- CLASS: Mammalia (Mammals)
- ORDER: Diprotodontia
- FAMILY: Pseudocheiridae
- GENUS: Pseudocheirus
- SPECIES: peregrinus
Let's go camping! Could you imagine spending most of your life in a tree house with your family? The common ringtail possum does exactly that! Strictly nocturnal, this marsupial spends little time on the ground and lots of time with its family. Ringtail possums are one of Australia's most commonly encountered marsupials.
Common ringtail possums have gray fur with white patches behind the eyes and usually a cream-colored belly. They have a long, prehensile tail that normally displays a distinctive white tip over a quarter of its length. The tail is used like a fifth limb to carry nesting materials and to grip branches when climbing. The back feet are syndactyl (meaning there are two or more digits that are fused together), which helps ringtails climb. Their molars have sharp and pointed tips.
HABITAT AND DIET
Native to Australia, common ringtail possums are found in rainforests, shrubby woodlands, eucalypt forests, and coastal shrub habitats. They are often at home in suburban gardens, too!
Common ringtail possums live an outgoing lifestyle that centers on a communal nest, called a drey, built in tree branches or tree hollows. The nest is made from grass and shredded bark, and is about the size of a soccer ball. This nest is home to an adult male with one or two adult females and their dependent or immature offspring of the previous years. It’s like one big, happy family! During the day, the ringtail possum family sleeps in its spherical nest. They use their tail to carry nesting materials and to grip branches when climbing.
The common ringtail possum prefers to feed on eucalyptus leaves and has the densest populations in areas where these trees are found. However, ringtail possums will also eat flowers, fruits, and leaves from other trees and shrubs lower in the rainforest canopy. When foraging, ringtail possums prefer young leaves. No leftovers for them—ringtail possums like only the freshest food!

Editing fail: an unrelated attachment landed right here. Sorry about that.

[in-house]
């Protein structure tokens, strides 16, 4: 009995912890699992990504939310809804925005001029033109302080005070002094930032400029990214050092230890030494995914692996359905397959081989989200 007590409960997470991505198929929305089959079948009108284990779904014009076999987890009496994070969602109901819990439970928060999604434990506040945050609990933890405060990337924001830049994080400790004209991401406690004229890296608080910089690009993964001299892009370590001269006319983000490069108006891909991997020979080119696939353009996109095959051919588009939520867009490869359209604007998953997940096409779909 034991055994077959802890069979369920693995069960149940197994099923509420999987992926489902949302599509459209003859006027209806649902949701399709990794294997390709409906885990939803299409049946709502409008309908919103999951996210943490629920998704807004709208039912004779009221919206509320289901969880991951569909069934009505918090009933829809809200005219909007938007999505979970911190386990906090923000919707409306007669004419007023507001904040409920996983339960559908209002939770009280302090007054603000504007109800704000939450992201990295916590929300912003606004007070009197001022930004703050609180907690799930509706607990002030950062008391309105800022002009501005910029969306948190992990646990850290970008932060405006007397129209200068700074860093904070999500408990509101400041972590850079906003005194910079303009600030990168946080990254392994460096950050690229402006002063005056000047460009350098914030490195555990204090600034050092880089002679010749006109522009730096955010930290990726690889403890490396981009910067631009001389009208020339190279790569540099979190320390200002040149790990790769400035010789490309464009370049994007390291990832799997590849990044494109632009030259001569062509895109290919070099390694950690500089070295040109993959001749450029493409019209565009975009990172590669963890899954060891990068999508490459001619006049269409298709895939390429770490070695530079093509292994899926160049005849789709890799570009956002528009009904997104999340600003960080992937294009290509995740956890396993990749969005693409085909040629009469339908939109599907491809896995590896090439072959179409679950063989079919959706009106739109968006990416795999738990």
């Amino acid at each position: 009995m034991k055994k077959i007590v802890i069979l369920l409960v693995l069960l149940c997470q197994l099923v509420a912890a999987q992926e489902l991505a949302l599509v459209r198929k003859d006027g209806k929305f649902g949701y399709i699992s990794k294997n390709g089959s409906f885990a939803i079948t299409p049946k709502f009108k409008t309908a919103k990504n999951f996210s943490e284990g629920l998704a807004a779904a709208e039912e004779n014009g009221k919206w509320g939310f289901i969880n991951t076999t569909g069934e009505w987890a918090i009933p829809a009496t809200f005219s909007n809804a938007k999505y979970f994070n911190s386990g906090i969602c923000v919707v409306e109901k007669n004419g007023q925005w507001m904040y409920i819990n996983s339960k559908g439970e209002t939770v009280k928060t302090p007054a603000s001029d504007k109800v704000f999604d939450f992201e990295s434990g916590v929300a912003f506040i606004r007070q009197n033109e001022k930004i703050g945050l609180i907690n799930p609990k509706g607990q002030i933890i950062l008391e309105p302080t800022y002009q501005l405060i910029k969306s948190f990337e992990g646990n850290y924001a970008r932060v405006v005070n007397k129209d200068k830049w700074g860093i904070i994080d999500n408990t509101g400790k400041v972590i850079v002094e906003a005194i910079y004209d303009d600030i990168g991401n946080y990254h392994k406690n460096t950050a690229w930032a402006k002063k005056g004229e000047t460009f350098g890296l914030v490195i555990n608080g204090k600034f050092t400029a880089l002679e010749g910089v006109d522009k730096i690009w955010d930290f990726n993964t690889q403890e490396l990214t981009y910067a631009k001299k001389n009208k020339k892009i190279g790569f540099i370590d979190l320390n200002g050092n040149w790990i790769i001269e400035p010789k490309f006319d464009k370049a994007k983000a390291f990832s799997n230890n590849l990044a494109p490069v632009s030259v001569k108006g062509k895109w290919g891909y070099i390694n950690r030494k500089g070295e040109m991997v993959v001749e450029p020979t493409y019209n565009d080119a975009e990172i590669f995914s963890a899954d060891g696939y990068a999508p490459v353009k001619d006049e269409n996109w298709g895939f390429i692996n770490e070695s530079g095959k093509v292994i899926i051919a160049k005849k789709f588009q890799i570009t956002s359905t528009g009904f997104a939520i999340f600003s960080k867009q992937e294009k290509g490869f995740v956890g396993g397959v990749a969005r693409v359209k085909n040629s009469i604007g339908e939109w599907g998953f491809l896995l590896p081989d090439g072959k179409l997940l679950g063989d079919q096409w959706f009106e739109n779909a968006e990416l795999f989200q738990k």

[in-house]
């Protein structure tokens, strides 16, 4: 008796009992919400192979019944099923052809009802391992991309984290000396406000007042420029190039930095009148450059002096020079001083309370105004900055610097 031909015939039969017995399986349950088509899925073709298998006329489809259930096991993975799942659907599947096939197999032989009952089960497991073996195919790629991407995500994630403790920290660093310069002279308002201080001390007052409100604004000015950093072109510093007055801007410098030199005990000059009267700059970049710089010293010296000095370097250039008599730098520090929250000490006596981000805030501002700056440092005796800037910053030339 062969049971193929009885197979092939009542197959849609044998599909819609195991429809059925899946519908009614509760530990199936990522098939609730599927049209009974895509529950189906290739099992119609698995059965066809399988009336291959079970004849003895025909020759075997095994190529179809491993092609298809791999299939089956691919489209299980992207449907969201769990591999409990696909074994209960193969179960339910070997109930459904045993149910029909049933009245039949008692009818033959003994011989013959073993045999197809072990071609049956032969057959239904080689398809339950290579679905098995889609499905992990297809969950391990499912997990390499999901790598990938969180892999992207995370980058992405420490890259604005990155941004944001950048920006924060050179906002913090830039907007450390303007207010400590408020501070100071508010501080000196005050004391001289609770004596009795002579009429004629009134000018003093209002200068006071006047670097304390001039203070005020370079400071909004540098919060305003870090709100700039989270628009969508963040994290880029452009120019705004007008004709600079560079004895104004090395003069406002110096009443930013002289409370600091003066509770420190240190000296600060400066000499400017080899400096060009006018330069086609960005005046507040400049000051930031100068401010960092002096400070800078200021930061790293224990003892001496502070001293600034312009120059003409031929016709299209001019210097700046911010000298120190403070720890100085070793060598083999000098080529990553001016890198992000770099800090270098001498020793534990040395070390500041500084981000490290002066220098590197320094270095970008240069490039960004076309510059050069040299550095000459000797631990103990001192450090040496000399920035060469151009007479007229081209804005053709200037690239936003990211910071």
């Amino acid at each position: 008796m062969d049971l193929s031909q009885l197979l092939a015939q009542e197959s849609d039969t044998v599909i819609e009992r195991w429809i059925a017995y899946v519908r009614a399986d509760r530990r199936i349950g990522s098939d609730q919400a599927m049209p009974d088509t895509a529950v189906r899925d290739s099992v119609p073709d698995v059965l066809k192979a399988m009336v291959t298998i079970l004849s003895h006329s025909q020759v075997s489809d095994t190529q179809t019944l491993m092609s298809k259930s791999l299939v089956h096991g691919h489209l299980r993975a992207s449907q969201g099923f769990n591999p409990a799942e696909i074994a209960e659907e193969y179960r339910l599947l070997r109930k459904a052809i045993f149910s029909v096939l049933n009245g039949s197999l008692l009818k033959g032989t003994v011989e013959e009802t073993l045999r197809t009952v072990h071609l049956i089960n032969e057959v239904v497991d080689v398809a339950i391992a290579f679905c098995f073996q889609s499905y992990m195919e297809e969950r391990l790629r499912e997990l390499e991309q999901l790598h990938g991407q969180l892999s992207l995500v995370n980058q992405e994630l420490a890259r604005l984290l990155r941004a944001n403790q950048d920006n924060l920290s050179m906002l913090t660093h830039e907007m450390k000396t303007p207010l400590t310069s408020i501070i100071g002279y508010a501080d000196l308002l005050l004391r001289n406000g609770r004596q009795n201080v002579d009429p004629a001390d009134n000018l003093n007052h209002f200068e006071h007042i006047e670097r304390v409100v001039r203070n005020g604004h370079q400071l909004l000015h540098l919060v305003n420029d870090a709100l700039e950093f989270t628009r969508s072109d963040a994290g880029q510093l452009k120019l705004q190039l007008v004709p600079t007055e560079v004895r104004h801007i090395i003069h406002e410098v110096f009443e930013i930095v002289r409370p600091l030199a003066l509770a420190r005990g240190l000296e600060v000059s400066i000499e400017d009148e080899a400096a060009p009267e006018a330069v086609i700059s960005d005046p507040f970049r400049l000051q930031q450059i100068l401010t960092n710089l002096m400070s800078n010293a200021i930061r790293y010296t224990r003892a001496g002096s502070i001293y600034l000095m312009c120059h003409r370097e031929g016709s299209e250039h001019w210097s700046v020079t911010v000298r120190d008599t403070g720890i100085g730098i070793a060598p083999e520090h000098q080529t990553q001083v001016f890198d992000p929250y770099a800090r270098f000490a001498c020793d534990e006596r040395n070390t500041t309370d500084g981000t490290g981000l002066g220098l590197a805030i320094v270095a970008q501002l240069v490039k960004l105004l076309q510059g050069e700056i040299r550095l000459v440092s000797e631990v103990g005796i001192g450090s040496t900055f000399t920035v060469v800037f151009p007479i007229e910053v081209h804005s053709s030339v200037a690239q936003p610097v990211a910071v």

At the San Diego Zoo, the ringtails are offered eucalyptus browse and flowers, carrots, yams, waxmoth larvae, sprouted seeds, dry dog kibble, shelled almonds, and hard-boiled eggs.
The mother ringtail has a pouch that is well developed with a forward opening and four nipples, but usually only the posterior pair is functional. Each newborn ringtail attaches to a nipple for 42 to 49 days and continues to stay in the pouch until about four months old. The usual litter is two, but one baby is common, and three and four in a litter have been recorded.
Young ringtails are first able to vocalize and open their eyes between three and four months of age. They leave their mother's pouch at four to five months old. However, she usually continues to nurse her young until six to seven months after birth. While the mother is eating, the father carries the young on his back and cares for them. Both sexes become sexually mature at about one year.
Ringtail possums are generally quiet. Occasionally, they use a soft, high-pitched twittering chirrup or a chattering alarm call and make harsh grunts when fighting. The young sometimes make a repetitive shrill chirruping call, which is almost bird-like.
Most possums make loud screaming and screeching calls when attacked or handled. Male possums mark their territory by coating tree branches with a scent released from the glands on their chest.
Cats, dogs and foxes are the most common threats to ringtails. Large birds can also take young ringtails. To protect themselves, ringtail possums use their sharp claws and teeth. Sheltering inside tree hollows offers protection from most predators, too.
Common ringtail possums are particularly affected by deforestation in Australia. They are also hit by cars, or killed by cats and dogs in suburban areas. Ringtail possums do not use homes or other human-built structures as nests, and so are not considered pests.
All native wildlife in Australia is protected under Australia’s Wildlife Act 1975. This protection follows community expectations that place the responsibility on Australians to look after their native wildlife. Keeping cats and dogs indoors after dark helps reduce the horrific injuries often suffered by possums. Planting a variety of native vegetation, such as eucalypts, bottlebrushes, tea trees, banksias, grevilleas, and wattles ensures native wildlife has plenty of natural foods to eat. Using wildlife-safe fertilizers and pest controls is also important, and residents are encouraged to cover chimneys with chicken wire to prevent possums from falling in and becoming trapped.
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